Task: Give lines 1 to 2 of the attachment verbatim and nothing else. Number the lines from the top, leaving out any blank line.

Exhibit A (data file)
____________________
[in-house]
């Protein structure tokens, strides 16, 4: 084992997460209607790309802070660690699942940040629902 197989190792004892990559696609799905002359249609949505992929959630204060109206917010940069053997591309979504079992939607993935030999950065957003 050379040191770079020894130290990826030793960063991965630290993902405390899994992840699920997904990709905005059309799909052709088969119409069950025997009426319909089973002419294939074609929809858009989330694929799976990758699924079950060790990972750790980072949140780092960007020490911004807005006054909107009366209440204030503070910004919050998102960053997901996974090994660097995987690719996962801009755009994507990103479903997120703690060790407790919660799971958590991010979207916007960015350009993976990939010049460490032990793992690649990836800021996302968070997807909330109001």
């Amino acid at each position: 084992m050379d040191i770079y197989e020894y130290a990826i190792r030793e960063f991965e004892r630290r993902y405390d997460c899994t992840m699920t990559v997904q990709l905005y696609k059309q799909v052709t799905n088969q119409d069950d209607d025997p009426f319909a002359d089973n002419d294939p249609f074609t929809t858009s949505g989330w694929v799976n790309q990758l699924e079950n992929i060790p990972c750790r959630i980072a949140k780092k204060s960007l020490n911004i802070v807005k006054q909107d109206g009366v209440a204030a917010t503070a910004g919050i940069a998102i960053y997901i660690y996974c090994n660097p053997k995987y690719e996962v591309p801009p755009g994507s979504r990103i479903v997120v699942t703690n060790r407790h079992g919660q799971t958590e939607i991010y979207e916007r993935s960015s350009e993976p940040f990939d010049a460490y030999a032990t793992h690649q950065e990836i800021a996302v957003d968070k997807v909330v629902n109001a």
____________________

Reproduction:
[in-house]
């Protein structure tokens, strides 16, 4: 084992997460209607790309802070660690699942940040629902 197989190792004892990559696609799905002359249609949505992929959630204060109206917010940069053997591309979504079992939607993935030999950065957003 050379040191770079020894130290990826030793960063991965630290993902405390899994992840699920997904990709905005059309799909052709088969119409069950025997009426319909089973002419294939074609929809858009989330694929799976990758699924079950060790990972750790980072949140780092960007020490911004807005006054909107009366209440204030503070910004919050998102960053997901996974090994660097995987690719996962801009755009994507990103479903997120703690060790407790919660799971958590991010979207916007960015350009993976990939010049460490032990793992690649990836800021996302968070997807909330109001």